As noted in a previous post, you can host a SonarQube on an Azure App Service, thanks to Nathan Vanderby, a Premier Field Engineer from Microsoft. He created an ARM template to run the SonarQube installation behind an Azure App Service with a Java host. This saves you a lot of steps mentioned above! You can find the scripts for it on GitHub or deploy it from the big
deploy on Azure button.
Several benefits you get from hosting SonarQube on an App Service:
The biggest benefit is that the App Service already has Java installed! So no more downloading the JRE by hand, installing it manually and starting the SonarQube service by hand!
Setting up a new SonarQube server this way is a breeze. Updating it should be easier as well and that is the another big plus: you now have the ability to run the installation on a Deployment Slot, let it update the database and then switch to the slot. No manual updating anymore!
After creating the basic SonarQube App Service from GitHub or the ARM template, you need to create a new SQL database. Do note that you need to set the database to the correct collation for it to work:
There are two options to create a new user in the database. You can create one like you would do in a full MSSQL server installation, by using the
master database. Running this way on a Azure SQL Db has a couple of downsides:
A Contained user is a user account created inside the database itself, making it easier to move if needed.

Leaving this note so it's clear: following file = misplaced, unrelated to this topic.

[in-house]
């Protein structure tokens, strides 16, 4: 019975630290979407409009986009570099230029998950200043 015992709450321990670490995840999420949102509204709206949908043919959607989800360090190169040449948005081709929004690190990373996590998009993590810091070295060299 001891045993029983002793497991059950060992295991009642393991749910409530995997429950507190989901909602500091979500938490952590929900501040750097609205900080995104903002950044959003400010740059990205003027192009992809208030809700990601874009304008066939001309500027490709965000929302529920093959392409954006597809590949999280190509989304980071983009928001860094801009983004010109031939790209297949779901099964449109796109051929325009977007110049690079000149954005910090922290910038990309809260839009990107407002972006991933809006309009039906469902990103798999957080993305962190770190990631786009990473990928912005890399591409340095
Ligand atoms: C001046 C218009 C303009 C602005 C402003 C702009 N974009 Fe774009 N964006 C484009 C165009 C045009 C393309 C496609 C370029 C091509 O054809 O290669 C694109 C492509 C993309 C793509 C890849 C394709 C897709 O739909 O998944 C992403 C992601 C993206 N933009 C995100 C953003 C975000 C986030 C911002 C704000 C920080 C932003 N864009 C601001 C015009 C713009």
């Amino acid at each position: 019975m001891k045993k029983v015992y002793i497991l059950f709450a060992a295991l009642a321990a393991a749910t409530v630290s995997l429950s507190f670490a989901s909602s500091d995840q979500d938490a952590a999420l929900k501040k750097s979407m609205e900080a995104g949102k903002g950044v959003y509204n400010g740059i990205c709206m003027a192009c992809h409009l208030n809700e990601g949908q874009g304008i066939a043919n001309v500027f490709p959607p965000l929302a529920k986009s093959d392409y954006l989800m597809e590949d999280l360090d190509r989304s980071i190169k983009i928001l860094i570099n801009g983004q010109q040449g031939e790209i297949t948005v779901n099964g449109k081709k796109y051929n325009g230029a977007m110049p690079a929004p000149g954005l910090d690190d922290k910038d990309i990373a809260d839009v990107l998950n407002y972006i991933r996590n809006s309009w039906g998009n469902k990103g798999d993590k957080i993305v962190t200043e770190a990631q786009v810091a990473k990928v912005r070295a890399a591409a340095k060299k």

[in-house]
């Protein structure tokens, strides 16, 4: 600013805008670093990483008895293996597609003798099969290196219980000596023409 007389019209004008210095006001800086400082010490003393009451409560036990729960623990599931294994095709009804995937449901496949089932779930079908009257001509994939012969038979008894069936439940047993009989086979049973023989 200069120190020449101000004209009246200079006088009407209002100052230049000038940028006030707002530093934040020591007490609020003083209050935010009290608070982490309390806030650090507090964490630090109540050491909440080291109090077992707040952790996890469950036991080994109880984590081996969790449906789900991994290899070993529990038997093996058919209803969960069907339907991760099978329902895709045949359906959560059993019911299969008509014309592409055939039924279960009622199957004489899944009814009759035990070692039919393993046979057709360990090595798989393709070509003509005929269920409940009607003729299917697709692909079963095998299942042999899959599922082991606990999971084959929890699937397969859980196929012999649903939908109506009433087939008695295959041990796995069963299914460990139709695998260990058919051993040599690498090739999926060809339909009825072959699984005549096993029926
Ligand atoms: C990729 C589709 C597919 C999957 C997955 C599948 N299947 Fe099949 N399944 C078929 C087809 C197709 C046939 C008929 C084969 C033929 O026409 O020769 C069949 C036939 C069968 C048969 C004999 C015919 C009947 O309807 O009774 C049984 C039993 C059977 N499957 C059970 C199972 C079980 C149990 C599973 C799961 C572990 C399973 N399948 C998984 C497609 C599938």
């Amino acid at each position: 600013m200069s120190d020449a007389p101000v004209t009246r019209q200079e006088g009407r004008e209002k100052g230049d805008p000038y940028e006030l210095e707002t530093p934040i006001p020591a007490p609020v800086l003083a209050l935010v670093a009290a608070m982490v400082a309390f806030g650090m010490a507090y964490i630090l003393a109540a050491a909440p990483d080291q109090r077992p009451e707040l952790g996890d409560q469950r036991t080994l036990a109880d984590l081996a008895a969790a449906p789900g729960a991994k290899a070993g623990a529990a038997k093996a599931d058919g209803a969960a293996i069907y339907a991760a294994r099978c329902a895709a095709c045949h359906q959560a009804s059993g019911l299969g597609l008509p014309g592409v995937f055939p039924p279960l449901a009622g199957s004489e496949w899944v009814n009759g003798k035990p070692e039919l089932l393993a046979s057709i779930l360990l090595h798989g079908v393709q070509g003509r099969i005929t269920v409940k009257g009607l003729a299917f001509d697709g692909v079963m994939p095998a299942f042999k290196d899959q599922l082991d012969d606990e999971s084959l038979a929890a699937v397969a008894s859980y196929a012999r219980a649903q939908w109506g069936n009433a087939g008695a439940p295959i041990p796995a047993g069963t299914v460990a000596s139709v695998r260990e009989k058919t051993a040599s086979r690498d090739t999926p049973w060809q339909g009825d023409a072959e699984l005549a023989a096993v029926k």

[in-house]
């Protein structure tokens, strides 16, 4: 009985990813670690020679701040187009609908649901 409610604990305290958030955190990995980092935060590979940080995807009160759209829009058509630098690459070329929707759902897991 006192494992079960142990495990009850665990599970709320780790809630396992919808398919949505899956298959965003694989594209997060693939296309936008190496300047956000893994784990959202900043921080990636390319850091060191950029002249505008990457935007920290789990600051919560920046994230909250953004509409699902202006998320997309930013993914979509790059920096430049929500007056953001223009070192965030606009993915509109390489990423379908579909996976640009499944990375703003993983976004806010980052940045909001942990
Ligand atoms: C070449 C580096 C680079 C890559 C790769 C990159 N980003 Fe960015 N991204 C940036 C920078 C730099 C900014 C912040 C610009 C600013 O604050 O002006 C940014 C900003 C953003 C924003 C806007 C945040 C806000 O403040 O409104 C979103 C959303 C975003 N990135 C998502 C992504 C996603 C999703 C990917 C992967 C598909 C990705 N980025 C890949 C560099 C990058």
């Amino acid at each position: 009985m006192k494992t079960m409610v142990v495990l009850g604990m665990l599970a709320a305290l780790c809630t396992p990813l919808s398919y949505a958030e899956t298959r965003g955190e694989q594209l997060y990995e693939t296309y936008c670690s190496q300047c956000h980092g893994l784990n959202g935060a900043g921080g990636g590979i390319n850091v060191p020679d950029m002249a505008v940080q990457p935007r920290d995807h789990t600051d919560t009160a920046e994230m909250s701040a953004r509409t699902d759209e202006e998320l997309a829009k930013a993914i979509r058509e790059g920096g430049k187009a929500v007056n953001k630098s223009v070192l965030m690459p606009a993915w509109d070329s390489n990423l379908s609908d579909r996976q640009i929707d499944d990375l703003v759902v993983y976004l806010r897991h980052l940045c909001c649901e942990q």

Run this statement in a query editor connected to your database. Of course, you can make the user a
data_writer or something else.
Since I need the application using this connection also creating the tables, stored procedures, etc, I gave it DBO rights in this database.
CREATE USER [MyUser] WITH PASSWORD = 'Secret'; EXEC SP_ADDROLEMEMBER N'db_owner', N'MyUser'
To create a regular MSSQL user if you do not want to have it contained in the database (see above), you can create a new SQL user by running this on the
CREATE LOGIN SonarQubeUI WITH password='<make a new secure password here>';
Then create a login from the new user account by running this statement
on the new database (you cannot use a
use database_name statement in Azure SQL database, so you need to switch to it in the UI of your query editor):
CREATE USER SonarQubeUI FROM LOGIN SonarQubeUI
Copy these settings from the previous steps for next use:
In the Azure Portal, find your new App Service and navigate to Advanced Tools –> Kudu
Open a debug console:
And navigate to the configuration folder of your SonarQube and open the file
Update these properties:
sonar.jdbc.username=SonarQubeUI sonar.jdbc.password=<your sql server user password> sonar.jdbc.url=jdbc:sqlserver://mysqlserver.database.windows.net:1433;databaseName=SonarQubeDb
Note the portnumber and the property of
databaseName instead of
database (this was changed in SonarQube > 5.3).
Also note that the database name your enter is CASE-SENSITIVE! SonarQube is running on Java, hence the sensitivity.
After setting these properties. Stop and Start the App Service again: SonarQube only reads in this file at startup and then initializes the new database.
By default, the admin login is admin/admin, so you want to change that ASAP (after setting up the database).
If the SonarQube server doesn’t load after the changes, you can find the errors in the SonarQube folder here
Remember to restart the App Service after changing anything in the config!
Do note the Server base URL in SonarQube, I missed it the first time.
By default, this is empty!
Server base URL to set the url to match the url of the App Service.
If you don’t want to show the state of your projects to the entire world, don’t forget to change the default setting for this. Since the free edition is available for open source projects, this setting is
on by default.
You can find it under Administration: